Ok, three rather respected sources, one a bit more pessimistic than the others, but no doomsday scenario shaping up, which would seem to reinforce the notion that hoped for massive QE efforts coming out of China might not materialize any time soon (equity markets and Tim Geithner “calls” for same notwithstanding).
Geithner had some pointed remarks regarding China at the IMF/World Bank talks last weekend in Tokyo, with channelnewsasia.com summarizing:
“Geithner said there had been ‘some progress’ in China’s trade relationship with the US, but ’domestic consumption still does not play a sufficient role in driving China’s economy. Progress toward strengthening domestic demand will be good for China, and good for the global economy. In a rapidly changing world, it is crucial that we continue to modernize’.”
Official China comments on the recent data were upbeat:
“Exports have gradually recovered, consumption has grown steadily, price inflation has clearly receded, the job market has been very good,” said outgoing Chinese Premier Wen Jiabao, in what Forbes called “an obligatory feel-good reassurance.”
And Zero Hedge reported this past weekend from Reuters:
“China’s central bank governor has warned that quantitative easing policies worldwide could cause inflationary risks, state news agency Xinhua said on Saturday. The remarks by People’s Bank of China (PBOC) Governor Zhou Xiaochuan come even as analysts credit policy easing from G4 central banks – the U.S. Federal Reserve, the European Central Bank (ECB), the Bank of Japan and the Bank of England – in the third quarter of the year as underpinning business confidence.”
However, what does this all mean for China investment plays? Year to date, while most global markets have seen increases of 10% +, the Shanghai Composite has dropped 3% and is off around 10% over the past year, despite some recent gains. (The much followed FXI iShares China 25 ETF has fared significantly better, up about 1.7% YTD, with a nice run recently from lows around the $32 area to $37 and change last night).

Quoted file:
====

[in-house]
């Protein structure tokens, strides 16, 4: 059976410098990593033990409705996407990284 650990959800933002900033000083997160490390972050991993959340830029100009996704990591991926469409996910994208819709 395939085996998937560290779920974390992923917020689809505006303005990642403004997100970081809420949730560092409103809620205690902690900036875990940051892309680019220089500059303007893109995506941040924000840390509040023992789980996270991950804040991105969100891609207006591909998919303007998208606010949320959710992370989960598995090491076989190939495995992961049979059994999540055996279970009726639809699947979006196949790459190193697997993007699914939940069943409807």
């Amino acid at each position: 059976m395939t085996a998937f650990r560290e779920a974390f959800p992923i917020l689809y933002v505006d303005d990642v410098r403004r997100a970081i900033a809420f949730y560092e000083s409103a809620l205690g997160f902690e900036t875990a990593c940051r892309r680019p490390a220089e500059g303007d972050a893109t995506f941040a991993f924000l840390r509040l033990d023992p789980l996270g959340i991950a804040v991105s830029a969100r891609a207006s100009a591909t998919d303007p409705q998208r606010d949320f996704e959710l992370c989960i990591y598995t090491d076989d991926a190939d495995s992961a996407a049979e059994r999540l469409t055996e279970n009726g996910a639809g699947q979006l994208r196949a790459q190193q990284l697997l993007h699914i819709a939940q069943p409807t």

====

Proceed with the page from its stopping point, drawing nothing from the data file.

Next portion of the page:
CNBC sought out Credit Suisse’s Vincent Chan, head of research for China, who sees a 20 percent upside for Chinese shares at the very least, especially since stock market valuations are back at 2008 levels.
“In view of stabilization in the macro economy, we expect limited market downside — and the market should recover from here,” said Chan in a report published last week. Credit Suisse likes banks, materials, and transportation companies, and upgraded them to “overweight.” The firm downgraded consumer staples and technology, mainly Internet plays, to “underweight.”
Capital Economics’ Williams was less bullish on cyclical plays related to infrastructure and heavy equipment, looking instead to the growth in HH income leading to more focus on consumer-oriented stocks. (Which might lead one to names such as CHL, BIDU, and AAPL, versus the CATs of the world. Coincidentally, Apple just recently announced the opening this Saturday of the largest Apple store in Asia Saturday in Beijing and a new Shenzhen store will soon follow).
And Tim Seymour, Fast Money’s emerging markets guru, said last week,
“The data last night tells you again GDP is not going to 9.5 percent anytime soon, but it’s ticking higher. The retail sales is what is encouraging, the consumer consumption that everybody wants to see.” (Seymour had some positive mentions for FXI, VALE, BHP, RIO, and TCK.)
Whatever one believes in terms of China equity exposure, history would seem to say one thing should remain a constant—a “well-managed” government transition with few wild surprises in store, at least in the official China version of things. (And we doubt we will be seeing too many domestic Chinese “Truthers” any time soon).